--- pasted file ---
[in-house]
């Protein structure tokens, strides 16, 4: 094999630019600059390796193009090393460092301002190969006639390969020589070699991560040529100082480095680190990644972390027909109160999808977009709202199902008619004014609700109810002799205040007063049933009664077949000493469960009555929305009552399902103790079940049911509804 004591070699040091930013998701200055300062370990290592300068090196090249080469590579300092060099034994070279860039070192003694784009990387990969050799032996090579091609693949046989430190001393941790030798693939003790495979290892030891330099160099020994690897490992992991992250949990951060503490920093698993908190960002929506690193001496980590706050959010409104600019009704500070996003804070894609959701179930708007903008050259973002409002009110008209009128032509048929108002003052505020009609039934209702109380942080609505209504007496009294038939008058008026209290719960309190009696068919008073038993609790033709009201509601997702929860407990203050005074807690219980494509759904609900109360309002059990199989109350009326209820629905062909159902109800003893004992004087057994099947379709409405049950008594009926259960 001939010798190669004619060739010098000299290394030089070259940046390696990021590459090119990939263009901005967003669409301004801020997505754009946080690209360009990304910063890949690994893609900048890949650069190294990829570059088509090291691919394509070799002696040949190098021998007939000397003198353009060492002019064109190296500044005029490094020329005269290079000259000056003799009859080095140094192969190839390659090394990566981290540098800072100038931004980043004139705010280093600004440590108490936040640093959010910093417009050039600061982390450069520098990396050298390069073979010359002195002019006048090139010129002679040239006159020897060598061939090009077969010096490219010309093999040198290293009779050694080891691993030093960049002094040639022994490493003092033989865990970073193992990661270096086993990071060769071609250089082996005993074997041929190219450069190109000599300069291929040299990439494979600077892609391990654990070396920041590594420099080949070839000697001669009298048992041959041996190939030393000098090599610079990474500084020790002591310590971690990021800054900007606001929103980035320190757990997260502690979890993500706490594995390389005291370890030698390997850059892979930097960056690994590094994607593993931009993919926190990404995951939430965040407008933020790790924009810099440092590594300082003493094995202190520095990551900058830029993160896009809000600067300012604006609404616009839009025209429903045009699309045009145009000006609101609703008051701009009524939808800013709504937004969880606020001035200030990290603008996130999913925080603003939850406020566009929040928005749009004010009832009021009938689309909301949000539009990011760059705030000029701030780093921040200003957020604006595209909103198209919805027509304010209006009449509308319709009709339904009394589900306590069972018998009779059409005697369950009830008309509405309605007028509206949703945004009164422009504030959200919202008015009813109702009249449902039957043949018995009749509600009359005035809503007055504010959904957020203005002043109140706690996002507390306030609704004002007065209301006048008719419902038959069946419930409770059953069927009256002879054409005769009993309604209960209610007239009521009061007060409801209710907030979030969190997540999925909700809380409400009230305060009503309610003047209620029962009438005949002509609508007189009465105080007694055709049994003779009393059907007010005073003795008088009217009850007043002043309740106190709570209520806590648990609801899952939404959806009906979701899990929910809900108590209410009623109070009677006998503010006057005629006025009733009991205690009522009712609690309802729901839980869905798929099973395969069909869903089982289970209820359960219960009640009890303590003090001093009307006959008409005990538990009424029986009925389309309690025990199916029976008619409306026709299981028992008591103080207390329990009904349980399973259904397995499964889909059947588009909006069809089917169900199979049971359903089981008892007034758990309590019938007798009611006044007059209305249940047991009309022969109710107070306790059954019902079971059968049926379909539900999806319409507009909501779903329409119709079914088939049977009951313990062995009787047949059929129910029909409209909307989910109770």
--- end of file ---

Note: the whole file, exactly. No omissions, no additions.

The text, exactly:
[in-house]
């Protein structure tokens, strides 16, 4: 094999630019600059390796193009090393460092301002190969006639390969020589070699991560040529100082480095680190990644972390027909109160999808977009709202199902008619004014609700109810002799205040007063049933009664077949000493469960009555929305009552399902103790079940049911509804 004591070699040091930013998701200055300062370990290592300068090196090249080469590579300092060099034994070279860039070192003694784009990387990969050799032996090579091609693949046989430190001393941790030798693939003790495979290892030891330099160099020994690897490992992991992250949990951060503490920093698993908190960002929506690193001496980590706050959010409104600019009704500070996003804070894609959701179930708007903008050259973002409002009110008209009128032509048929108002003052505020009609039934209702109380942080609505209504007496009294038939008058008026209290719960309190009696068919008073038993609790033709009201509601997702929860407990203050005074807690219980494509759904609900109360309002059990199989109350009326209820629905062909159902109800003893004992004087057994099947379709409405049950008594009926259960 001939010798190669004619060739010098000299290394030089070259940046390696990021590459090119990939263009901005967003669409301004801020997505754009946080690209360009990304910063890949690994893609900048890949650069190294990829570059088509090291691919394509070799002696040949190098021998007939000397003198353009060492002019064109190296500044005029490094020329005269290079000259000056003799009859080095140094192969190839390659090394990566981290540098800072100038931004980043004139705010280093600004440590108490936040640093959010910093417009050039600061982390450069520098990396050298390069073979010359002195002019006048090139010129002679040239006159020897060598061939090009077969010096490219010309093999040198290293009779050694080891691993030093960049002094040639022994490493003092033989865990970073193992990661270096086993990071060769071609250089082996005993074997041929190219450069190109000599300069291929040299990439494979600077892609391990654990070396920041590594420099080949070839000697001669009298048992041959041996190939030393000098090599610079990474500084020790002591310590971690990021800054900007606001929103980035320190757990997260502690979890993500706490594995390389005291370890030698390997850059892979930097960056690994590094994607593993931009993919926190990404995951939430965040407008933020790790924009810099440092590594300082003493094995202190520095990551900058830029993160896009809000600067300012604006609404616009839009025209429903045009699309045009145009000006609101609703008051701009009524939808800013709504937004969880606020001035200030990290603008996130999913925080603003939850406020566009929040928005749009004010009832009021009938689309909301949000539009990011760059705030000029701030780093921040200003957020604006595209909103198209919805027509304010209006009449509308319709009709339904009394589900306590069972018998009779059409005697369950009830008309509405309605007028509206949703945004009164422009504030959200919202008015009813109702009249449902039957043949018995009749509600009359005035809503007055504010959904957020203005002043109140706690996002507390306030609704004002007065209301006048008719419902038959069946419930409770059953069927009256002879054409005769009993309604209960209610007239009521009061007060409801209710907030979030969190997540999925909700809380409400009230305060009503309610003047209620029962009438005949002509609508007189009465105080007694055709049994003779009393059907007010005073003795008088009217009850007043002043309740106190709570209520806590648990609801899952939404959806009906979701899990929910809900108590209410009623109070009677006998503010006057005629006025009733009991205690009522009712609690309802729901839980869905798929099973395969069909869903089982289970209820359960219960009640009890303590003090001093009307006959008409005990538990009424029986009925389309309690025990199916029976008619409306026709299981028992008591103080207390329990009904349980399973259904397995499964889909059947588009909006069809089917169900199979049971359903089981008892007034758990309590019938007798009611006044007059209305249940047991009309022969109710107070306790059954019902079971059968049926379909539900999806319409507009909501779903329409119709079914088939049977009951313990062995009787047949059929129910029909409209909307989910109770």